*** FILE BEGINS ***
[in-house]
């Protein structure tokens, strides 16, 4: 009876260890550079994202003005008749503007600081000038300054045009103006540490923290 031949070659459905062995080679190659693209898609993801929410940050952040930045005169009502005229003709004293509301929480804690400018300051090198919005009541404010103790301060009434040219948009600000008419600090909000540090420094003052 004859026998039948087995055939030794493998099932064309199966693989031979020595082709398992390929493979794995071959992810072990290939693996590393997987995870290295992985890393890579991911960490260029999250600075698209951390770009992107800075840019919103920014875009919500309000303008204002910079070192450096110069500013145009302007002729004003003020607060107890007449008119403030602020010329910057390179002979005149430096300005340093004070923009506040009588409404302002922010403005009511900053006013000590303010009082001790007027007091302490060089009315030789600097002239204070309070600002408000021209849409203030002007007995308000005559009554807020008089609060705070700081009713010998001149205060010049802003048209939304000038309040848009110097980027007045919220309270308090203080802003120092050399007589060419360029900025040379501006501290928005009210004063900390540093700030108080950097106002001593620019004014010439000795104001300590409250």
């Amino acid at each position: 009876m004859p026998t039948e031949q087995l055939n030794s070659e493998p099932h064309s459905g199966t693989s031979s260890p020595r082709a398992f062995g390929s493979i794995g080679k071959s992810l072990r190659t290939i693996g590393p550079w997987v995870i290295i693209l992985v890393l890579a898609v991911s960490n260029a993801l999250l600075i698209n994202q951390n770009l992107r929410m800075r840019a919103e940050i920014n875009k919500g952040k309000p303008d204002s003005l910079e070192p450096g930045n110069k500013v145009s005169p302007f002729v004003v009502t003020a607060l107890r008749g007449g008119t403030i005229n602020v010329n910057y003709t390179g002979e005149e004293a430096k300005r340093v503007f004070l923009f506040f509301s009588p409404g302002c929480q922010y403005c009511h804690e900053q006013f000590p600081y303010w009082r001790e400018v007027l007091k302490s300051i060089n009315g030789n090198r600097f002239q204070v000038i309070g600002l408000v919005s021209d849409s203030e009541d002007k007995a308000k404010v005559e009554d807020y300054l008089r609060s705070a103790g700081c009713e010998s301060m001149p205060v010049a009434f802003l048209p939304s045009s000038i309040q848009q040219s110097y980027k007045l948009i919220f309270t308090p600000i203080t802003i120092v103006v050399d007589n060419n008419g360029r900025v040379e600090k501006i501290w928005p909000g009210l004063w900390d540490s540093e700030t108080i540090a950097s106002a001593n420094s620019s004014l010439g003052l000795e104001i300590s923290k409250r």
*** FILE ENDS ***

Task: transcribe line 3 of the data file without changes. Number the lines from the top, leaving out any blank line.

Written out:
């Amino acid at each position: 009876m004859p026998t039948e031949q087995l055939n030794s070659e493998p099932h064309s459905g199966t693989s031979s260890p020595r082709a398992f062995g390929s493979i794995g080679k071959s992810l072990r190659t290939i693996g590393p550079w997987v995870i290295i693209l992985v890393l890579a898609v991911s960490n260029a993801l999250l600075i698209n994202q951390n770009l992107r929410m800075r840019a919103e940050i920014n875009k919500g952040k309000p303008d204002s003005l910079e070192p450096g930045n110069k500013v145009s005169p302007f002729v004003v009502t003020a607060l107890r008749g007449g008119t403030i005229n602020v010329n910057y003709t390179g002979e005149e004293a430096k300005r340093v503007f004070l923009f506040f509301s009588p409404g302002c929480q922010y403005c009511h804690e900053q006013f000590p600081y303010w009082r001790e400018v007027l007091k302490s300051i060089n009315g030789n090198r600097f002239q204070v000038i309070g600002l408000v919005s021209d849409s203030e009541d002007k007995a308000k404010v005559e009554d807020y300054l008089r609060s705070a103790g700081c009713e010998s301060m001149p205060v010049a009434f802003l048209p939304s045009s000038i309040q848009q040219s110097y980027k007045l948009i919220f309270t308090p600000i203080t802003i120092v103006v050399d007589n060419n008419g360029r900025v040379e600090k501006i501290w928005p909000g009210l004063w900390d540490s540093e700030t108080i540090a950097s106002a001593n420094s620019s004014l010439g003052l000795e104001i300590s923290k409250r």